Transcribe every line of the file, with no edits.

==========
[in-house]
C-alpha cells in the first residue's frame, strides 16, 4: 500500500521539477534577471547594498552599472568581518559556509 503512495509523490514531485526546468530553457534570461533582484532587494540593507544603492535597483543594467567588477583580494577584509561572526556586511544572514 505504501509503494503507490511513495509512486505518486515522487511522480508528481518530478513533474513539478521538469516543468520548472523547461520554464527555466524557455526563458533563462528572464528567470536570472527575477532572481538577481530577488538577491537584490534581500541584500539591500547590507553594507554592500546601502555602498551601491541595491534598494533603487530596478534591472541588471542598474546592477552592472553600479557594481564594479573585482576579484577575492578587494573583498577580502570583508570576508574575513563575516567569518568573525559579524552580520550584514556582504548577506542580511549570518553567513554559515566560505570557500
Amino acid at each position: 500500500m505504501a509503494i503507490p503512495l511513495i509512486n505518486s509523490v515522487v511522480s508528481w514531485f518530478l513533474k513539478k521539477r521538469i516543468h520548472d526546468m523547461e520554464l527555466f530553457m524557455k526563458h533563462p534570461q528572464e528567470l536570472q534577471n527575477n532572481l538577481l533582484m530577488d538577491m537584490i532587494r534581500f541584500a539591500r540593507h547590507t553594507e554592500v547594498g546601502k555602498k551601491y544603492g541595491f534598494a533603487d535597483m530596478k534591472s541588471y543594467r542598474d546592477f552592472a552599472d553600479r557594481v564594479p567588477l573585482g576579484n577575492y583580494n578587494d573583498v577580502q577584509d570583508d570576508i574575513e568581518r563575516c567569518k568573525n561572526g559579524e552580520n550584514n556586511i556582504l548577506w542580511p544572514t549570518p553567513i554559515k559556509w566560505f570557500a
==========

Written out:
[in-house]
C-alpha cells in the first residue's frame, strides 16, 4: 500500500521539477534577471547594498552599472568581518559556509 503512495509523490514531485526546468530553457534570461533582484532587494540593507544603492535597483543594467567588477583580494577584509561572526556586511544572514 505504501509503494503507490511513495509512486505518486515522487511522480508528481518530478513533474513539478521538469516543468520548472523547461520554464527555466524557455526563458533563462528572464528567470536570472527575477532572481538577481530577488538577491537584490534581500541584500539591500547590507553594507554592500546601502555602498551601491541595491534598494533603487530596478534591472541588471542598474546592477552592472553600479557594481564594479573585482576579484577575492578587494573583498577580502570583508570576508574575513563575516567569518568573525559579524552580520550584514556582504548577506542580511549570518553567513554559515566560505570557500
Amino acid at each position: 500500500m505504501a509503494i503507490p503512495l511513495i509512486n505518486s509523490v515522487v511522480s508528481w514531485f518530478l513533474k513539478k521539477r521538469i516543468h520548472d526546468m523547461e520554464l527555466f530553457m524557455k526563458h533563462p534570461q528572464e528567470l536570472q534577471n527575477n532572481l538577481l533582484m530577488d538577491m537584490i532587494r534581500f541584500a539591500r540593507h547590507t553594507e554592500v547594498g546601502k555602498k551601491y544603492g541595491f534598494a533603487d535597483m530596478k534591472s541588471y543594467r542598474d546592477f552592472a552599472d553600479r557594481v564594479p567588477l573585482g576579484n577575492y583580494n578587494d573583498v577580502q577584509d570583508d570576508i574575513e568581518r563575516c567569518k568573525n561572526g559579524e552580520n550584514n556586511i556582504l548577506w542580511p544572514t549570518p553567513i554559515k559556509w566560505f570557500a